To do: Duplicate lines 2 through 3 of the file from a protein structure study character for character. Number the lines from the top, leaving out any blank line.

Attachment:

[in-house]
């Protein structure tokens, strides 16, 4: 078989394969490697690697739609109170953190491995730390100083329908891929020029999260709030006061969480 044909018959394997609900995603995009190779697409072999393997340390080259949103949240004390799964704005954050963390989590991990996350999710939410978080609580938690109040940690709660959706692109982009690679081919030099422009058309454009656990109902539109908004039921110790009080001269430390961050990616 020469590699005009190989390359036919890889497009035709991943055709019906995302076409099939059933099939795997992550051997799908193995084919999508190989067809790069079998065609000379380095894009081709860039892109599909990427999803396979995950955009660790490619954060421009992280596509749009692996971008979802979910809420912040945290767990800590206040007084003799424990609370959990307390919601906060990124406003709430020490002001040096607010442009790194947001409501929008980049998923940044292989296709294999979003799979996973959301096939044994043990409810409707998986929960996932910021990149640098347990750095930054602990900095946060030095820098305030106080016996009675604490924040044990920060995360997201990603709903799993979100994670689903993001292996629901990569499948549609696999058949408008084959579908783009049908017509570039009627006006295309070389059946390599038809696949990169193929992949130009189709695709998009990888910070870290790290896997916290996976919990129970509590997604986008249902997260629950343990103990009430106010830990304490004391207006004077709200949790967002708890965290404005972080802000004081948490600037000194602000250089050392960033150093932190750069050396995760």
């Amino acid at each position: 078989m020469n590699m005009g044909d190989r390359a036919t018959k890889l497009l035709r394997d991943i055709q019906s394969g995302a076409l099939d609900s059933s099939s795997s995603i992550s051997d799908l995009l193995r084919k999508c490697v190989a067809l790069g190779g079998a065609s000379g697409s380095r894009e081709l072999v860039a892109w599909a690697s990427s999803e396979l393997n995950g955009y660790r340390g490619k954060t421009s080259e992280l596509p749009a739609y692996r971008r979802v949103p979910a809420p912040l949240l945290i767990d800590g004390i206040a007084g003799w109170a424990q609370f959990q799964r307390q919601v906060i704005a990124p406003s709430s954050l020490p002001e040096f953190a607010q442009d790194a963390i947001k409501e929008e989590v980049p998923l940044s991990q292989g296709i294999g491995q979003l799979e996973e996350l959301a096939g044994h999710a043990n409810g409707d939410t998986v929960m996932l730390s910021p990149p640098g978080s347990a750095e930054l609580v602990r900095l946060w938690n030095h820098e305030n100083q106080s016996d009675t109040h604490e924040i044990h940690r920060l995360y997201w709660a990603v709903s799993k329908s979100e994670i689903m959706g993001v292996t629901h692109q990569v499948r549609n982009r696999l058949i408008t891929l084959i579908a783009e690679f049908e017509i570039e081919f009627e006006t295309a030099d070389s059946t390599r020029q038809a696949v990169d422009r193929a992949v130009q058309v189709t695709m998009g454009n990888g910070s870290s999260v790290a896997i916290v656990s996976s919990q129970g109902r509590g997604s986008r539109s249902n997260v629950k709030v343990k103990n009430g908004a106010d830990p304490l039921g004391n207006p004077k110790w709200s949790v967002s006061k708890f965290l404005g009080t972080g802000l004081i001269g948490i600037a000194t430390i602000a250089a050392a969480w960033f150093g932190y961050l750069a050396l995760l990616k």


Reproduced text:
């Protein structure tokens, strides 16, 4: 078989394969490697690697739609109170953190491995730390100083329908891929020029999260709030006061969480 044909018959394997609900995603995009190779697409072999393997340390080259949103949240004390799964704005954050963390989590991990996350999710939410978080609580938690109040940690709660959706692109982009690679081919030099422009058309454009656990109902539109908004039921110790009080001269430390961050990616 020469590699005009190989390359036919890889497009035709991943055709019906995302076409099939059933099939795997992550051997799908193995084919999508190989067809790069079998065609000379380095894009081709860039892109599909990427999803396979995950955009660790490619954060421009992280596509749009692996971008979802979910809420912040945290767990800590206040007084003799424990609370959990307390919601906060990124406003709430020490002001040096607010442009790194947001409501929008980049998923940044292989296709294999979003799979996973959301096939044994043990409810409707998986929960996932910021990149640098347990750095930054602990900095946060030095820098305030106080016996009675604490924040044990920060995360997201990603709903799993979100994670689903993001292996629901990569499948549609696999058949408008084959579908783009049908017509570039009627006006295309070389059946390599038809696949990169193929992949130009189709695709998009990888910070870290790290896997916290996976919990129970509590997604986008249902997260629950343990103990009430106010830990304490004391207006004077709200949790967002708890965290404005972080802000004081948490600037000194602000250089050392960033150093932190750069050396995760």
């Amino acid at each position: 078989m020469n590699m005009g044909d190989r390359a036919t018959k890889l497009l035709r394997d991943i055709q019906s394969g995302a076409l099939d609900s059933s099939s795997s995603i992550s051997d799908l995009l193995r084919k999508c490697v190989a067809l790069g190779g079998a065609s000379g697409s380095r894009e081709l072999v860039a892109w599909a690697s990427s999803e396979l393997n995950g955009y660790r340390g490619k954060t421009s080259e992280l596509p749009a739609y692996r971008r979802v949103p979910a809420p912040l949240l945290i767990d800590g004390i206040a007084g003799w109170a424990q609370f959990q799964r307390q919601v906060i704005a990124p406003s709430s954050l020490p002001e040096f953190a607010q442009d790194a963390i947001k409501e929008e989590v980049p998923l940044s991990q292989g296709i294999g491995q979003l799979e996973e996350l959301a096939g044994h999710a043990n409810g409707d939410t998986v929960m996932l730390s910021p990149p640098g978080s347990a750095e930054l609580v602990r900095l946060w938690n030095h820098e305030n100083q106080s016996d009675t109040h604490e924040i044990h940690r920060l995360y997201w709660a990603v709903s799993k329908s979100e994670i689903m959706g993001v292996t629901h692109q990569v499948r549609n982009r696999l058949i408008t891929l084959i579908a783009e690679f049908e017509i570039e081919f009627e006006t295309a030099d070389s059946t390599r020029q038809a696949v990169d422009r193929a992949v130009q058309v189709t695709m998009g454009n990888g910070s870290s999260v790290a896997i916290v656990s996976s919990q129970g109902r509590g997604s986008r539109s249902n997260v629950k709030v343990k103990n009430g908004a106010d830990p304490l039921g004391n207006p004077k110790w709200s949790v967002s006061k708890f965290l404005g009080t972080g802000l004081i001269g948490i600037a000194t430390i602000a250089a050392a969480w960033f150093g932190y961050l750069a050396l995760l990616k």